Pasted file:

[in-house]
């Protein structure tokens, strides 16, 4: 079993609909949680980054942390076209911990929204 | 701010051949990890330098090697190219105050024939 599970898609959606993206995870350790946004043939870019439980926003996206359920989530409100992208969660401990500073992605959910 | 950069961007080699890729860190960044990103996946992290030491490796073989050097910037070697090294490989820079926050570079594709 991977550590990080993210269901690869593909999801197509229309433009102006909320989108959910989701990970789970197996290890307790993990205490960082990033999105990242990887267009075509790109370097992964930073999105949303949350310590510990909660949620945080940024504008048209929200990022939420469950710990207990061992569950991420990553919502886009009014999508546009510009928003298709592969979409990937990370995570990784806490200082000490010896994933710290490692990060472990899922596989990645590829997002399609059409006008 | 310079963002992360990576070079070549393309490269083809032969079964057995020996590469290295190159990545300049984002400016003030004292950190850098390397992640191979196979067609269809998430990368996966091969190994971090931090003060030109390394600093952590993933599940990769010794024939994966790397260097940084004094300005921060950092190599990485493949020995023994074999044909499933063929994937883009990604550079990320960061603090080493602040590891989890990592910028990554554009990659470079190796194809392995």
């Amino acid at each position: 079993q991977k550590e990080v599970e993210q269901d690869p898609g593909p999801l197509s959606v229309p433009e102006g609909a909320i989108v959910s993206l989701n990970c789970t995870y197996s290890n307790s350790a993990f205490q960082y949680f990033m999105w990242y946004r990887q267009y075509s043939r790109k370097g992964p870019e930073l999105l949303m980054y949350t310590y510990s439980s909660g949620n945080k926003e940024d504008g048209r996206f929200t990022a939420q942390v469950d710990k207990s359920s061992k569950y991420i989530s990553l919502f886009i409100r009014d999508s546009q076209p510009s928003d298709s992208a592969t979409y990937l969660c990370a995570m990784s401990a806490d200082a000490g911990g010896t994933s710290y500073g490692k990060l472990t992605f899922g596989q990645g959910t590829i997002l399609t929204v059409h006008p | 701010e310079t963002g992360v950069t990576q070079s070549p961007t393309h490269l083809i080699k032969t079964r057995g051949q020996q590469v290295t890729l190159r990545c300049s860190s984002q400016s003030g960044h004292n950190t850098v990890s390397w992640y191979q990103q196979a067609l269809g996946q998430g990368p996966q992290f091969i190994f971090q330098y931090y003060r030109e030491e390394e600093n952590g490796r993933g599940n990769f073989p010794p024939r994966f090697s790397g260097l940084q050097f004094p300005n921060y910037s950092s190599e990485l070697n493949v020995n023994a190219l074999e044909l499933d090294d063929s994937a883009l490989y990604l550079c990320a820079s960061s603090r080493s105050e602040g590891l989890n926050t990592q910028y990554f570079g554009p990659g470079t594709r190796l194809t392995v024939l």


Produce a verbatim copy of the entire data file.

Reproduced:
[in-house]
């Protein structure tokens, strides 16, 4: 079993609909949680980054942390076209911990929204 | 701010051949990890330098090697190219105050024939 599970898609959606993206995870350790946004043939870019439980926003996206359920989530409100992208969660401990500073992605959910 | 950069961007080699890729860190960044990103996946992290030491490796073989050097910037070697090294490989820079926050570079594709 991977550590990080993210269901690869593909999801197509229309433009102006909320989108959910989701990970789970197996290890307790993990205490960082990033999105990242990887267009075509790109370097992964930073999105949303949350310590510990909660949620945080940024504008048209929200990022939420469950710990207990061992569950991420990553919502886009009014999508546009510009928003298709592969979409990937990370995570990784806490200082000490010896994933710290490692990060472990899922596989990645590829997002399609059409006008 | 310079963002992360990576070079070549393309490269083809032969079964057995020996590469290295190159990545300049984002400016003030004292950190850098390397992640191979196979067609269809998430990368996966091969190994971090931090003060030109390394600093952590993933599940990769010794024939994966790397260097940084004094300005921060950092190599990485493949020995023994074999044909499933063929994937883009990604550079990320960061603090080493602040590891989890990592910028990554554009990659470079190796194809392995």
């Amino acid at each position: 079993q991977k550590e990080v599970e993210q269901d690869p898609g593909p999801l197509s959606v229309p433009e102006g609909a909320i989108v959910s993206l989701n990970c789970t995870y197996s290890n307790s350790a993990f205490q960082y949680f990033m999105w990242y946004r990887q267009y075509s043939r790109k370097g992964p870019e930073l999105l949303m980054y949350t310590y510990s439980s909660g949620n945080k926003e940024d504008g048209r996206f929200t990022a939420q942390v469950d710990k207990s359920s061992k569950y991420i989530s990553l919502f886009i409100r009014d999508s546009q076209p510009s928003d298709s992208a592969t979409y990937l969660c990370a995570m990784s401990a806490d200082a000490g911990g010896t994933s710290y500073g490692k990060l472990t992605f899922g596989q990645g959910t590829i997002l399609t929204v059409h006008p | 701010e310079t963002g992360v950069t990576q070079s070549p961007t393309h490269l083809i080699k032969t079964r057995g051949q020996q590469v290295t890729l190159r990545c300049s860190s984002q400016s003030g960044h004292n950190t850098v990890s390397w992640y191979q990103q196979a067609l269809g996946q998430g990368p996966q992290f091969i190994f971090q330098y931090y003060r030109e030491e390394e600093n952590g490796r993933g599940n990769f073989p010794p024939r994966f090697s790397g260097l940084q050097f004094p300005n921060y910037s950092s190599e990485l070697n493949v020995n023994a190219l074999e044909l499933d090294d063929s994937a883009l490989y990604l550079c990320a820079s960061s603090r080493s105050e602040g590891l989890n926050t990592q910028y990554f570079g554009p990659g470079t594709r190796l194809t392995v024939l």